The former White House chief of staff was thrown off the Feb. 22 ballot by an Illinois appellate court for not meeting a residency requirement because he hadn’t lived in Chicago for a year before the race. The Supreme Court ruled unanimously in his favor.
Emanuel lived for nearly two years in Washington working for President Barack Obama until he moved back to Chicago in October to run for mayor.
Emanuel, who has said he always intended to return to Chicago and was only living in Washington at the request of the president, had asked the Supreme Court to overturn the appeals court ruling. Within minutes of the ruling, Emanuel was at a downtown Chicago public transit station shaking hands with residents.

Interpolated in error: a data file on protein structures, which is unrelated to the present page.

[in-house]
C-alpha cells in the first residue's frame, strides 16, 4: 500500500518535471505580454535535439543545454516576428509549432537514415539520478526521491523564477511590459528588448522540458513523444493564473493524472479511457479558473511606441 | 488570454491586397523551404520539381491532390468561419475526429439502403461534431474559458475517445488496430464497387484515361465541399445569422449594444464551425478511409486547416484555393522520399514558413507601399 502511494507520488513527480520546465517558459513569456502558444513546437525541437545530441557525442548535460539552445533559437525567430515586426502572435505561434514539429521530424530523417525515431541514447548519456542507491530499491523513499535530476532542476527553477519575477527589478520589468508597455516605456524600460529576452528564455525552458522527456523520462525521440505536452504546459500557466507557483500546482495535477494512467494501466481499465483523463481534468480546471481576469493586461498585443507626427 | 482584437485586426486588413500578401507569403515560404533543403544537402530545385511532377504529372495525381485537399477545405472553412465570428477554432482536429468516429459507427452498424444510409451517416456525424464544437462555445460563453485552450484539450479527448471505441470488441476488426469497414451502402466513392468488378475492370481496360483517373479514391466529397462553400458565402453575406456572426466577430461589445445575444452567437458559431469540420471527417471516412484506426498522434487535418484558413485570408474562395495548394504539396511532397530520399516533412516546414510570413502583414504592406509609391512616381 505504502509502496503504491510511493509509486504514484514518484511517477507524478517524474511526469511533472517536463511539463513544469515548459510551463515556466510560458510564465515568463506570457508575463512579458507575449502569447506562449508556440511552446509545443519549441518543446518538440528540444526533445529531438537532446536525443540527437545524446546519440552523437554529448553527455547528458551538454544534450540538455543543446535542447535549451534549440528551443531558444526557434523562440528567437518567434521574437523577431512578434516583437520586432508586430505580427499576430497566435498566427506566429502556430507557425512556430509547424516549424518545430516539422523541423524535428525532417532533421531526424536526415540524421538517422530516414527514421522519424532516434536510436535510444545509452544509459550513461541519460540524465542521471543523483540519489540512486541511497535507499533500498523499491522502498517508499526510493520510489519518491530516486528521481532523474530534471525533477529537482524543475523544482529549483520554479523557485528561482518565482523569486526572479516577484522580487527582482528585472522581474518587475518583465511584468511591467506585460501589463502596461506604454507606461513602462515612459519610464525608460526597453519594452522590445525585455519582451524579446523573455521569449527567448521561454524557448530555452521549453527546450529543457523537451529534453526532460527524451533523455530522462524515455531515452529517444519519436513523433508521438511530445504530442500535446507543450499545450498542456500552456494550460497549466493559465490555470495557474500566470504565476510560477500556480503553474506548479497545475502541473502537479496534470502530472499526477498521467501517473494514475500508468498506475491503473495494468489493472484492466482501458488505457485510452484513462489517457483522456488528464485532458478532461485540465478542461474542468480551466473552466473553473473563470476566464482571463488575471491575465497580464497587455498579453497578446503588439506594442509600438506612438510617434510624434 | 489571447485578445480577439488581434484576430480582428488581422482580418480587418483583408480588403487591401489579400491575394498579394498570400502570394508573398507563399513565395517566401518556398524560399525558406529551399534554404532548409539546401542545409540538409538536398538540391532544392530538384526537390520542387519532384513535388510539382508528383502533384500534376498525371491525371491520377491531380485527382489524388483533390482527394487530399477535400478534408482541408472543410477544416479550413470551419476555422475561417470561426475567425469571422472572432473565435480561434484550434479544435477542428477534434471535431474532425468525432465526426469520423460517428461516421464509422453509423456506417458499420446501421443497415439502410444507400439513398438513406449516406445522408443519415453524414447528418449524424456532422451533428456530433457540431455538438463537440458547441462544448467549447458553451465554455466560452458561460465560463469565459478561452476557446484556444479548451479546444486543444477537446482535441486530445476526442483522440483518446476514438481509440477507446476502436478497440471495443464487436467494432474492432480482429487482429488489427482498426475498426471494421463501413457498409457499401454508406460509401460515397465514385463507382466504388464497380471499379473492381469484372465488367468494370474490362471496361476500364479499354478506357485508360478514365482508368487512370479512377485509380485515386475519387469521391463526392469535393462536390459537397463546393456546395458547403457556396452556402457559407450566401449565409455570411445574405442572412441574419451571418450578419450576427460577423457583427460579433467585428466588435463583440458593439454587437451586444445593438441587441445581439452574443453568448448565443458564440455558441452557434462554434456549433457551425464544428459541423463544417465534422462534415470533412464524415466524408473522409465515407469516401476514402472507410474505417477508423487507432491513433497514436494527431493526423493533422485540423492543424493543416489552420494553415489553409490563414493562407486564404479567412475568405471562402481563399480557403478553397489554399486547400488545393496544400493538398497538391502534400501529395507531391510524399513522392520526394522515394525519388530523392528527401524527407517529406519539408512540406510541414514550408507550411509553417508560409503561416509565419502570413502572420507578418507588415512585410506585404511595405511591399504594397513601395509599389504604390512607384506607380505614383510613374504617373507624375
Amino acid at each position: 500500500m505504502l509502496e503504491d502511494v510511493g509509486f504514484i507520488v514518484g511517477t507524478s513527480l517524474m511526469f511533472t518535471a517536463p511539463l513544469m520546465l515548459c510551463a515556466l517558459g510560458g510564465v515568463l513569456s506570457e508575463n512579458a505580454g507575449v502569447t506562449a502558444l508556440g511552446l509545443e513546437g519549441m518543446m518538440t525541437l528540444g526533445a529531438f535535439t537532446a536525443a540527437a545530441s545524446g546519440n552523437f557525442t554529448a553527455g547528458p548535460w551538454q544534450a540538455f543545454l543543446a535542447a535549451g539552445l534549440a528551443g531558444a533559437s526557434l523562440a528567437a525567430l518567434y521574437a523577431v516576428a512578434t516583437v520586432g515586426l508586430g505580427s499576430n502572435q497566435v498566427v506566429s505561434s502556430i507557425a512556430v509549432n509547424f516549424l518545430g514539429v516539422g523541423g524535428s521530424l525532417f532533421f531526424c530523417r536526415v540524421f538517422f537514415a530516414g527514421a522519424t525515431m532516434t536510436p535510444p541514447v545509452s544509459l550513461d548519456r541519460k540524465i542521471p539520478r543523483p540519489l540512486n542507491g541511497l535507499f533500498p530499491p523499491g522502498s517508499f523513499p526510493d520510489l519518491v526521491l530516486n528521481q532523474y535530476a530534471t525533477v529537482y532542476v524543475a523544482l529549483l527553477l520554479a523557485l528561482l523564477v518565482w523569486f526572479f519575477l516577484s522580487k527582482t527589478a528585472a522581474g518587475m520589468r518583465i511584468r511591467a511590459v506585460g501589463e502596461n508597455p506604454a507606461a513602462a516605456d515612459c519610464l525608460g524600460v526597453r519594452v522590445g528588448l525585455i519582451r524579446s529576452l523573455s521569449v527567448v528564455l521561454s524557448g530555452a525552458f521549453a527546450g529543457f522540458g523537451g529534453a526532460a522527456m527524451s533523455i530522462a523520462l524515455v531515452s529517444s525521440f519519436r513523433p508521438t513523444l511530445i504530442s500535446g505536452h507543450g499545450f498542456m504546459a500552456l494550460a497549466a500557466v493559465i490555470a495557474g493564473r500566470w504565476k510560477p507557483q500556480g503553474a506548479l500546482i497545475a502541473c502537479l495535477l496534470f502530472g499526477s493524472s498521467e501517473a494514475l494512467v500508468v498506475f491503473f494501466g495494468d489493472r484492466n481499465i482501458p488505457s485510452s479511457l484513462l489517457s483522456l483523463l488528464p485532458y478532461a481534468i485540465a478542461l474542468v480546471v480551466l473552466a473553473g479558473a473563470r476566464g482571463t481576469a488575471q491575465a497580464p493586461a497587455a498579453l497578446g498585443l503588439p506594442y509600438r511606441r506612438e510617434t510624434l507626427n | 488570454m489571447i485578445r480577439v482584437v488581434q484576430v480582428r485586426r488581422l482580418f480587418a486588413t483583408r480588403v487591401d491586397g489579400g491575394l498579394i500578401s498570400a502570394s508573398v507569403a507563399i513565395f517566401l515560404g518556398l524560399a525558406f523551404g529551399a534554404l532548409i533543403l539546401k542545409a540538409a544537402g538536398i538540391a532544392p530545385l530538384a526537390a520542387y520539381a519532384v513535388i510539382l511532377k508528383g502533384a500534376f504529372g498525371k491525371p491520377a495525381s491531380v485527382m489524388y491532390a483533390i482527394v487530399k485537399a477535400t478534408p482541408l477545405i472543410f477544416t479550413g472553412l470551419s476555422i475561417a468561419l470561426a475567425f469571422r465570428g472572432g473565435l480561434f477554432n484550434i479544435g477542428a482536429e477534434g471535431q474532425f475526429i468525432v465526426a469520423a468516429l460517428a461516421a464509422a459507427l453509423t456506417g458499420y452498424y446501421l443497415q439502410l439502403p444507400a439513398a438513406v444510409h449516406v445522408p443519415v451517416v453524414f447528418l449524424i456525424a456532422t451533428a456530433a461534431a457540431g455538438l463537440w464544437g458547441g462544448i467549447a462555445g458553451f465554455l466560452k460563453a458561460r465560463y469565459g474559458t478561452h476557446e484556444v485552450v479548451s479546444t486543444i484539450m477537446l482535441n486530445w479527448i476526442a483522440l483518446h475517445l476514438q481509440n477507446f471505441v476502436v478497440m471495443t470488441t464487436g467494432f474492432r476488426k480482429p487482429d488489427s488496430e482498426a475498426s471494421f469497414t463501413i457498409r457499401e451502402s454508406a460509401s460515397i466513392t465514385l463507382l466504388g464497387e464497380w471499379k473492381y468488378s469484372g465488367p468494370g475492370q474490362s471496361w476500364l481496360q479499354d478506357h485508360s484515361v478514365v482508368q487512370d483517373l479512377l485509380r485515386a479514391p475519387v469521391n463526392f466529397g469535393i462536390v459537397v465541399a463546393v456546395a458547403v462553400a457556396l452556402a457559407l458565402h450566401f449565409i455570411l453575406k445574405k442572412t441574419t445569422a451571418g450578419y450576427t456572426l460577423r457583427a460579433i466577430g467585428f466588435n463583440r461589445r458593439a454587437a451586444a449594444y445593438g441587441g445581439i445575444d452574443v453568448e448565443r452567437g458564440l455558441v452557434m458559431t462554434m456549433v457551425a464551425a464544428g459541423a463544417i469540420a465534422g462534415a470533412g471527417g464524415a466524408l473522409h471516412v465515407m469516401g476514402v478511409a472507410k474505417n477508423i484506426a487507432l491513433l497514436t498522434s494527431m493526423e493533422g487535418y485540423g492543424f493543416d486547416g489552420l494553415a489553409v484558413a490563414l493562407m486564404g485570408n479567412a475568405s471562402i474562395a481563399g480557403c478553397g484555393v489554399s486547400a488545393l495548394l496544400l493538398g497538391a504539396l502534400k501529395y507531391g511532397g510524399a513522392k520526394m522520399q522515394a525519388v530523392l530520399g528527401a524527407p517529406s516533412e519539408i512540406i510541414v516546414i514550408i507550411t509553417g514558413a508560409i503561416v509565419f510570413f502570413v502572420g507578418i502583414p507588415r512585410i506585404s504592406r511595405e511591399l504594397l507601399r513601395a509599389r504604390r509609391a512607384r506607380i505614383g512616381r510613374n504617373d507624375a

He never stopped campaigning as the controversy evolved. His spokesman said Emanuel was en route to the campaign appearance when he received word of the ruling and was scheduled to participate in televised debate Thursday evening.
In their appeal, Emanuel’s attorneys called Monday’s appeal court ruling “one of the most far-reaching election law rulings” ever issued in Illinois, not only because of its effect on the mayoral race but for “the unprecedented restriction” it puts on future candidates.
His lawyers raised several points, including that the appeals court applied a stricter definition of “residency” than the one used for voters. They say Illinois courts have never required candidates to be physically present in the state to seek office there.
In its ruling, the Supreme Court called the appeals court’s basis for deciding that Emanuel could not be on the ballot “without any foundation in Illinois law.” More…